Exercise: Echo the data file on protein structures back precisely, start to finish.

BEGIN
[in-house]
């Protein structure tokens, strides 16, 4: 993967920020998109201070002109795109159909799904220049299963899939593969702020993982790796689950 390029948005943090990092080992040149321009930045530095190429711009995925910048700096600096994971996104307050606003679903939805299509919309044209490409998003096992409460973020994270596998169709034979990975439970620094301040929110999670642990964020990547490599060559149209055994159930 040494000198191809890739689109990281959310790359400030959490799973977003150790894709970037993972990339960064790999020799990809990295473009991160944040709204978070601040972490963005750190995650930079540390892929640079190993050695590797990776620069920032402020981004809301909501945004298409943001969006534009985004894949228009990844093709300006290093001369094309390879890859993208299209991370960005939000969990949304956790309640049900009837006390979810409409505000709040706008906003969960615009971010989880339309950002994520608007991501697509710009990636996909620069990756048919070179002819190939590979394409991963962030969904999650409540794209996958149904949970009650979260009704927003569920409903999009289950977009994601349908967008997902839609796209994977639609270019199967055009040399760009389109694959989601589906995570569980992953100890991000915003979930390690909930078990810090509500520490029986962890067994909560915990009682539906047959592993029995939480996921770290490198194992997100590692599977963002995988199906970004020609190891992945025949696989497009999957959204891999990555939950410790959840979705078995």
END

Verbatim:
[in-house]
């Protein structure tokens, strides 16, 4: 993967920020998109201070002109795109159909799904220049299963899939593969702020993982790796689950 390029948005943090990092080992040149321009930045530095190429711009995925910048700096600096994971996104307050606003679903939805299509919309044209490409998003096992409460973020994270596998169709034979990975439970620094301040929110999670642990964020990547490599060559149209055994159930 040494000198191809890739689109990281959310790359400030959490799973977003150790894709970037993972990339960064790999020799990809990295473009991160944040709204978070601040972490963005750190995650930079540390892929640079190993050695590797990776620069920032402020981004809301909501945004298409943001969006534009985004894949228009990844093709300006290093001369094309390879890859993208299209991370960005939000969990949304956790309640049900009837006390979810409409505000709040706008906003969960615009971010989880339309950002994520608007991501697509710009990636996909620069990756048919070179002819190939590979394409991963962030969904999650409540794209996958149904949970009650979260009704927003569920409903999009289950977009994601349908967008997902839609796209994977639609270019199967055009040399760009389109694959989601589906995570569980992953100890991000915003979930390690909930078990810090509500520490029986962890067994909560915990009682539906047959592993029995939480996921770290490198194992997100590692599977963002995988199906970004020609190891992945025949696989497009999957959204891999990555939950410790959840979705078995």